Catching Up

Between I-Con, the school book fair, Spring break for the kids (not for me!), and a busy class schedule, I have been lax in updating of late.  I have much to tell about all of the above, and more! I need to get out in the garden and take some photos of the lovely blooms that have come a few weeks early this year.

 

Despite having a crammed schedule, I was able to get in a lot of reading time while the kids worked on their homework over the break. Since i was generally stopping every few pages to answer questions, look over finished work, and referee arguments over who owns which crayons, I decided to read something a little less cerebral than my usual fare.

The first book I read was The Grimm Legacy by Polly Shulman. I picked this up (purchased it) while volunteering at the Scholastic Book Fair. I am a big fan of fantasy and mystery, and I also like to read books that I think my children will enjoy so that I can answer any questions they may have later on. I was very impressed with this book.  It managed to blend urban fantasy and mystery with just a touch of (kid-safe) romance. The setting was amazing – a special lending library in New York devoted to interesting items, including items of magical origin. The teenage characters engage in social, family, and workplace politics while trying to uncover the mystery of why magical items have been disappearing from the library. I found the mystery to be solvable and the fantasy fun and engaging. I look forward to seeing what my kids think of the book.

Next, I read Bad Apple by Laura Ruby.  I enjoyed this tale of a high school girl trying to find her niche in the world amid nasty rumors and melodramatic adults. Unlike The Grimm Legacy, I am not ready to hand this one off to my daughter.  There were some subjects within the book that are a little too mature for most third graders (the driving plot is that the main character’s art teacher has been suspended after allegations that he had an affair with said main character). It would be perfect for middle school readers, however.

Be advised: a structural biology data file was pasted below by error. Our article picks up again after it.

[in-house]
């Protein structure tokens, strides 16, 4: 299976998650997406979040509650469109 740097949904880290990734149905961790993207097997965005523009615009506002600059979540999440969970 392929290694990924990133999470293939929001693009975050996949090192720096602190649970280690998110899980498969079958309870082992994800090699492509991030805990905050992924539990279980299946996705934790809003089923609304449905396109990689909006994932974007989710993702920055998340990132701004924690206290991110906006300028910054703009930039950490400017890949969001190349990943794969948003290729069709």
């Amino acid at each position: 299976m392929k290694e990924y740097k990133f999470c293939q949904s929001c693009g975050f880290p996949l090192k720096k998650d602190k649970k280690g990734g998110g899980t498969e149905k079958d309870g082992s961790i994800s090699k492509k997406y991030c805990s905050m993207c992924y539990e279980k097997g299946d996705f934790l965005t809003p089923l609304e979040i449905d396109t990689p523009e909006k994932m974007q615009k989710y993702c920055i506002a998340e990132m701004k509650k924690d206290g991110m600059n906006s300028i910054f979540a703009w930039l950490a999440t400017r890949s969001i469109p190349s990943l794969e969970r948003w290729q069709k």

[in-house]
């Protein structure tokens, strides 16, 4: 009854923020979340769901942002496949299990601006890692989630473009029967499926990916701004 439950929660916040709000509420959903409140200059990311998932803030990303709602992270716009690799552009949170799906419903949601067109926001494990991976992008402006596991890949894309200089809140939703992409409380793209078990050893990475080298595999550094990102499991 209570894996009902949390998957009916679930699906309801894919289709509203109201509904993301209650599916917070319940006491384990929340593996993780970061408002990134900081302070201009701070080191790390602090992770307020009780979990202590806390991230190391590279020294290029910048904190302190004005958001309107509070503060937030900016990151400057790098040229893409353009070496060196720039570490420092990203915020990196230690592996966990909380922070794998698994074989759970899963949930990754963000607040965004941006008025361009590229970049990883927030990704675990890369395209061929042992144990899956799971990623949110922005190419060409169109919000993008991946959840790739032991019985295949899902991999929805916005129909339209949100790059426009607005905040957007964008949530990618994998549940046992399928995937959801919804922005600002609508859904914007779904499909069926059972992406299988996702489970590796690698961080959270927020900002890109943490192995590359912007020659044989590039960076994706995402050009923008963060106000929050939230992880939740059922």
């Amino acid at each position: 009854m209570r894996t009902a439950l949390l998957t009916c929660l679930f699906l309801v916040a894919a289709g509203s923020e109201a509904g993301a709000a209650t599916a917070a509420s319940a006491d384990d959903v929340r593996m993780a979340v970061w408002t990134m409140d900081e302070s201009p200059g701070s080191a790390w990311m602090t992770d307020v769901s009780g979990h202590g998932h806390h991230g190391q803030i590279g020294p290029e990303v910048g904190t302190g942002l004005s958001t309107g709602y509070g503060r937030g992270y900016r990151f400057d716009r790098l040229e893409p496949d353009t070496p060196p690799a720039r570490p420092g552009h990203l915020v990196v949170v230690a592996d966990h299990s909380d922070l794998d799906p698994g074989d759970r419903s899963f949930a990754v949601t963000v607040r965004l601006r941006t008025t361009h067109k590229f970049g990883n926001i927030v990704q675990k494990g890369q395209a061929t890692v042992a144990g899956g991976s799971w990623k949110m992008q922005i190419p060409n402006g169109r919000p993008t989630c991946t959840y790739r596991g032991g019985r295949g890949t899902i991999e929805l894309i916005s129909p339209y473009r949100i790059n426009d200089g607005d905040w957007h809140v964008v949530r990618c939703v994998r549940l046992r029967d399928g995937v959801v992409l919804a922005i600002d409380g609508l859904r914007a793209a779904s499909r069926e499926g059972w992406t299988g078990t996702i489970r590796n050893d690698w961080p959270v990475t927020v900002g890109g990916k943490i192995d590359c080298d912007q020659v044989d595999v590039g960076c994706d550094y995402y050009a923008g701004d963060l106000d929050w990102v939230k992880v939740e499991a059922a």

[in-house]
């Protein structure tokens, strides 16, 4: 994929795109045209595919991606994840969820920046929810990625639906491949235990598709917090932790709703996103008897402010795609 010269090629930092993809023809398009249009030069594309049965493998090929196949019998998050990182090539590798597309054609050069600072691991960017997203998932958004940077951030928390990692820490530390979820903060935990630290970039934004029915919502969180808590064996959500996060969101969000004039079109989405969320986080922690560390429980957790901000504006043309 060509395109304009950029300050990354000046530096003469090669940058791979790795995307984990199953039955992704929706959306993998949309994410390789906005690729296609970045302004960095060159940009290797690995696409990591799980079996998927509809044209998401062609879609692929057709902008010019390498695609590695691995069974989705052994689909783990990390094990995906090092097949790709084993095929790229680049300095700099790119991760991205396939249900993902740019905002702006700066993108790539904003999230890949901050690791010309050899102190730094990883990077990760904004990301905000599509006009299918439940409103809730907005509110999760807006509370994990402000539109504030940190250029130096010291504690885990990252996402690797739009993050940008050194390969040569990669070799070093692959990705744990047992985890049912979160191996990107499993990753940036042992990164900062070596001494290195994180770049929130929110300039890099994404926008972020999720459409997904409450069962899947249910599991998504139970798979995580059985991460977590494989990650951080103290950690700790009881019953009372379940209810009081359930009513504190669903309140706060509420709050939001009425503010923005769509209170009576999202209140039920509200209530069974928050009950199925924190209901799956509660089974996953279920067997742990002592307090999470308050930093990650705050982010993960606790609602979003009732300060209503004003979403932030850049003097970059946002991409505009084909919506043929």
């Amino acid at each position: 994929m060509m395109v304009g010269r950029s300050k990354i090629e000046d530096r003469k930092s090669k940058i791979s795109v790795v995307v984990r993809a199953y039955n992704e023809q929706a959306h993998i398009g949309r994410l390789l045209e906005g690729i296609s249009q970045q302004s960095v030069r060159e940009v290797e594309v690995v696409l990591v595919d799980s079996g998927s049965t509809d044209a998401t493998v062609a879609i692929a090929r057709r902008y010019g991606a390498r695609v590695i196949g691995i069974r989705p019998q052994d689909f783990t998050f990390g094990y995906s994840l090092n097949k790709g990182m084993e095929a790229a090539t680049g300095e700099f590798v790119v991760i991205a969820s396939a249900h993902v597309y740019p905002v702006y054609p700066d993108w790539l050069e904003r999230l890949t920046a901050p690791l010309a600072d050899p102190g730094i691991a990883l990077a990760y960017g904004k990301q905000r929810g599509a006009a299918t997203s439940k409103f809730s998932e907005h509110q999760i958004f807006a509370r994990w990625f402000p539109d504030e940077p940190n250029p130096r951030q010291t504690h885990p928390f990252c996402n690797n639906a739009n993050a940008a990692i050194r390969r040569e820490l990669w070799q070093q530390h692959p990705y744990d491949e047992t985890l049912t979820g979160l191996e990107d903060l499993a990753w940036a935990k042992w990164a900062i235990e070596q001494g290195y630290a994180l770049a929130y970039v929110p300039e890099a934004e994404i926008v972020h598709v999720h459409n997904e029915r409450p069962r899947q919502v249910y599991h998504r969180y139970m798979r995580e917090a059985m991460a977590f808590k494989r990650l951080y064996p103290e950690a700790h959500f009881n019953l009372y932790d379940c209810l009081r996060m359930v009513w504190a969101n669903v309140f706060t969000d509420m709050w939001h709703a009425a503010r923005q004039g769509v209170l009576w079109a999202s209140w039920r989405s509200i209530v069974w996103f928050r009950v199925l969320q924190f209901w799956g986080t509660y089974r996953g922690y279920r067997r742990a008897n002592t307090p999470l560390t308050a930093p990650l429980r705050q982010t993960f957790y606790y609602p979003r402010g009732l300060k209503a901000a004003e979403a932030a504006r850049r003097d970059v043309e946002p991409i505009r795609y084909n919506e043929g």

Third, I read The Summoning by Kelley Armstrong. This was another book better suited for early teen readers, and some of the supernatural elements would be too frightening for younger readers.  The book is brimming with teen angst, often in the guise of kids with supernatural powers. Our main character has the ability to see ghosts, and believes she has been institutionalized for schizophrenia. The book is dark, and a bit brooding. I enjoyed it a great deal, despite the predictability of what would happen next and the general vilification of adults. However, the level of death, violence, suggested sexual situations, and elements (supernatural and otherwise) that are a bit scary, I wouldn’t recommend the book for anyone under 12-13 years old.

In addition to my splurge of YA reading, I read Heresy by Sharan Newman.  I continue to love this series, and am reading the next in line, The Outcast Dove, currently. I love history, fiction, and mystery – and Newman blends them all with well-rounded characters that bring more humanity to Medieval Europe than most people would take the time to consider. We see into the (fictional) lives of people who are genuine and believable, despite encountering unusual events quite frequently.

I have found that, especially since I have been back in school, I absolutely must have some fiction to read on a regular basis. It helps to maintain a balance and keep all of the textbook data from taking over my life.

What are all of you reading this week?

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